Evicting the Commercial Tenant
By Brian E. Moore
When faced with a defaulting tenant, a commercial landlord must carefully navigate the process of obtaining possession of the leased premises, collecting unpaid rent and perhaps disposing of the tenant’s equipment and personal property. This blog provides and an overview of the available options and some important points that commercial landlords, and their counsel, should consider.
Obtaining Possession of the Premises
A. Self-Help Repossession (Changing the locks)
Unlike in a residential context, the rights and obligations of the parties in a commercial tenancy will primarily be determined by the terms of the parties’ lease. The lease should be carefully crafted to maximize the rights of the landlord and protect the landlord’s interest in both the property and rentals due. These rights should include an express provision that grants the landlord the authority to retake possession without resorting to the courts in the event of a tenant default.
Commercial landlords are allowed under the common law of North Carolina to use self-help repossession to regain possession of space from a tenant in default, so long as no breach of the peace occurs. It is important to note that the courts define “breach of the peace” broadly so that any objection by the tenant to the taking of the space means that the landlord’s sole lawful recourse is to remove the tenant by summary ejectment (discussed below). In practice, self-help repossession is most commonly accomplished by simply changing the locks at the leased premises when space is vacant. Furthermore, landlords who use self-help should only do so in the clearest of cases involving monetary breach. If a court finds that the landlord acted wrongly in pursuing self-help repossession, the landlord may be exposed to liability.
B. Summary Ejectment (Going to Court)
Summary ejectment is a lawsuit commenced by the landlord’s filing and service of a summons and complaint. The case is heard in small claims court in the county where the leased premises is located. The trial is held before a magistrate judge and without a jury. At the trial, the landlord must be able to prove that: (1) the lease was breached; (2) the breach is one that results in forfeiture either by the terms of the lease or by statute; and (3) that it complied with the applicable notice and cure provisions, if any, contained in the lease. If the landlord prevails, the tenant has a 10-day period following the entry of the judgment to appeal. No action by the landlord to remove the tenant can be taken during this 10-day period.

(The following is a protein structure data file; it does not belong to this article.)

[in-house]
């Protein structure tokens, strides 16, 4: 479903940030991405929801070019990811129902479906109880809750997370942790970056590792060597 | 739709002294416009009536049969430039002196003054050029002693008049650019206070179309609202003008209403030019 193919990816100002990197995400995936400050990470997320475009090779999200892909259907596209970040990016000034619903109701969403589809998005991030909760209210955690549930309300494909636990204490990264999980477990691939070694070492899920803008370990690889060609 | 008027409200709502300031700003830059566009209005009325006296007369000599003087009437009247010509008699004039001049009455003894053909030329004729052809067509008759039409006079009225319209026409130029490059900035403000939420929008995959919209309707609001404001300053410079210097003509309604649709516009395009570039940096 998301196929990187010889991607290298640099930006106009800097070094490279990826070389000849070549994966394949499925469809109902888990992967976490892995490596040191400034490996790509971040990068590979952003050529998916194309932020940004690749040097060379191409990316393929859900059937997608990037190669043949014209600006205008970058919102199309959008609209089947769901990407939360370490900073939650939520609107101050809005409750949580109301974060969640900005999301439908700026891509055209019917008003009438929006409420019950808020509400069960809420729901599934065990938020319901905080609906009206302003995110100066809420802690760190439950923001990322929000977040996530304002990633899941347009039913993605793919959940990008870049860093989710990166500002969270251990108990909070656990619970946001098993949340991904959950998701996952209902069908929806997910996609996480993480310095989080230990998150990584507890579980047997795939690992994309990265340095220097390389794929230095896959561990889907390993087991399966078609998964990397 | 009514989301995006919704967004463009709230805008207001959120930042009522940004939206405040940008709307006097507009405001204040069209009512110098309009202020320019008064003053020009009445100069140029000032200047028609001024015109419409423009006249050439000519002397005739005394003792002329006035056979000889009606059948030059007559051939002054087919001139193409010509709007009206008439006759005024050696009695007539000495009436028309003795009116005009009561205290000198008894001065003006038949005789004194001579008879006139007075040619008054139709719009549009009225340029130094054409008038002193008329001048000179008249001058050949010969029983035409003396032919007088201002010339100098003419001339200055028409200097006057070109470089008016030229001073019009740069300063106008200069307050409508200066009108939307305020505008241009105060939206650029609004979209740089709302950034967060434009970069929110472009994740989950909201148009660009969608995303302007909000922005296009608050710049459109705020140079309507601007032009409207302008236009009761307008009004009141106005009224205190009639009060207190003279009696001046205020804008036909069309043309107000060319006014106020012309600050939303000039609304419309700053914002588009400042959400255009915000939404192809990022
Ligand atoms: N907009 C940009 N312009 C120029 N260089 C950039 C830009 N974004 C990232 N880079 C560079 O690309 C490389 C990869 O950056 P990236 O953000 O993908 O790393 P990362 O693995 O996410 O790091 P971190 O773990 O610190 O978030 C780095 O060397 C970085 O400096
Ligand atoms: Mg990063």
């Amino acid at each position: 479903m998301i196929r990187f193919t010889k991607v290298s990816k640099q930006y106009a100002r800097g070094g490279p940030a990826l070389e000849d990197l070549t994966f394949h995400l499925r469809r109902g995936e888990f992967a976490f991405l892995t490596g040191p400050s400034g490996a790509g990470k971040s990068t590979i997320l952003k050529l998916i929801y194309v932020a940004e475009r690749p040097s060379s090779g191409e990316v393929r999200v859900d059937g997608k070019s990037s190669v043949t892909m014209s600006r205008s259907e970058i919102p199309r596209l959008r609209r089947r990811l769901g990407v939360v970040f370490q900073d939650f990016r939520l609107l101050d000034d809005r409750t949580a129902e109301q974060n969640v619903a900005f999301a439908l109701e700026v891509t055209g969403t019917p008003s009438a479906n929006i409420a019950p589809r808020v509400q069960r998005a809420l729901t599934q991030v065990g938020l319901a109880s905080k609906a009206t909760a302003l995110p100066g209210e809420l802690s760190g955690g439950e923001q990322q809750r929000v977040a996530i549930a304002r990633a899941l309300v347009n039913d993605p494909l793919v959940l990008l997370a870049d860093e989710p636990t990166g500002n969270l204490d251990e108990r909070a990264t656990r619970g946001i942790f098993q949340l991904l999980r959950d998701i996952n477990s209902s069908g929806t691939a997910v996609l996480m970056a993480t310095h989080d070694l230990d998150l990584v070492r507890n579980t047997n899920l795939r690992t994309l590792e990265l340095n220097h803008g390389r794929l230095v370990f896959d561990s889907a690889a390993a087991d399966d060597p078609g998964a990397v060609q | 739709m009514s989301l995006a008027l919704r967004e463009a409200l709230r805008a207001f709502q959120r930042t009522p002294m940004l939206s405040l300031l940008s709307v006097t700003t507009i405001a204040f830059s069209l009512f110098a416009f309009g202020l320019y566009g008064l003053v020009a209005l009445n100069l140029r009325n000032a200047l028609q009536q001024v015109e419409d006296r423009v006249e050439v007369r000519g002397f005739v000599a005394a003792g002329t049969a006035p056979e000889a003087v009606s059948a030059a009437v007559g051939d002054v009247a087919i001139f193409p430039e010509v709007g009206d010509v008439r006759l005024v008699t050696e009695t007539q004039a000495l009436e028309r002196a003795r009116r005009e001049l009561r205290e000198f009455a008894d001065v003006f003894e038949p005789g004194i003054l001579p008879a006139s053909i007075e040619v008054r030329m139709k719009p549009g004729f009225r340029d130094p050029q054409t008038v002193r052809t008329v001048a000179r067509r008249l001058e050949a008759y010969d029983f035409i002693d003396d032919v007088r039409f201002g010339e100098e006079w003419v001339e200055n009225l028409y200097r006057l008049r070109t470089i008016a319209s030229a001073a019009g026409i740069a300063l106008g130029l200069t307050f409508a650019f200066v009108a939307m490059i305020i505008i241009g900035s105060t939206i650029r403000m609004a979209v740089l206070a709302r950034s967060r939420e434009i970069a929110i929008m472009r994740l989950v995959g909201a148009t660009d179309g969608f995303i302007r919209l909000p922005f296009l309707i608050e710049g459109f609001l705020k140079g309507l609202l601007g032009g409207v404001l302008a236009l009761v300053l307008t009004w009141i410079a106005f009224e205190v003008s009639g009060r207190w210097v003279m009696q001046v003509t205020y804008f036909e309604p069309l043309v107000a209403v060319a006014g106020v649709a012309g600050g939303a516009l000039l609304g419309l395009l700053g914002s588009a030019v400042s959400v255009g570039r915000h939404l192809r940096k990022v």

It is important to consider a couple of things before proceeding with a summary ejectment action:
- Does the lease expressly provide that a summary ejectment does not terminate the tenant’s liability for future rent? If it does not, then the decision to proceed should be reconsidered.
- If the landlord desires to recover damages in excess of the jurisdictional limit of the small claims court, it should only seek to regain possession in the summary ejectment action. In the event that the landlord seeks damages in the summary ejectment up to the jurisdictional amount, the doctrine of res judicata will bar any later action for additional damages. A separate action may be brought to recover damages for unpaid rent after the summary ejectment proceeding.
C. Tenant Property
A final consideration is how to deal with tenant equipment and trade fixtures in the leased premises following a default. The lease should expressly provide that the landlord has a security interest in all items in the space and this lien should be perfected by filing a financing statement. In this instance, the landlord should have the right to dispose of tenant property through a public or private sale in accordance with the Uniform Commercial Code.
If the landlord does not have a security interest, it may still have a lien on the tenant’s property under N.C. Gen. Stat. 44A-2(e). A lien is created under this statute when (1) the tenant has vacated for 21 days or more after the paid rental period has expired, and (2) the landlord has a lawful claim for damages. If these criteria are meet, the landlord may conduct a public sale of the property.
In closing, we highly recommend that landlords retain legal counsel experienced in litigating commercial lease disputes when dealing with a defaulting tenant. Please give me a call at (919-821-7700) or email me at firstname.lastname@example.org if you need assistance with any of these issues.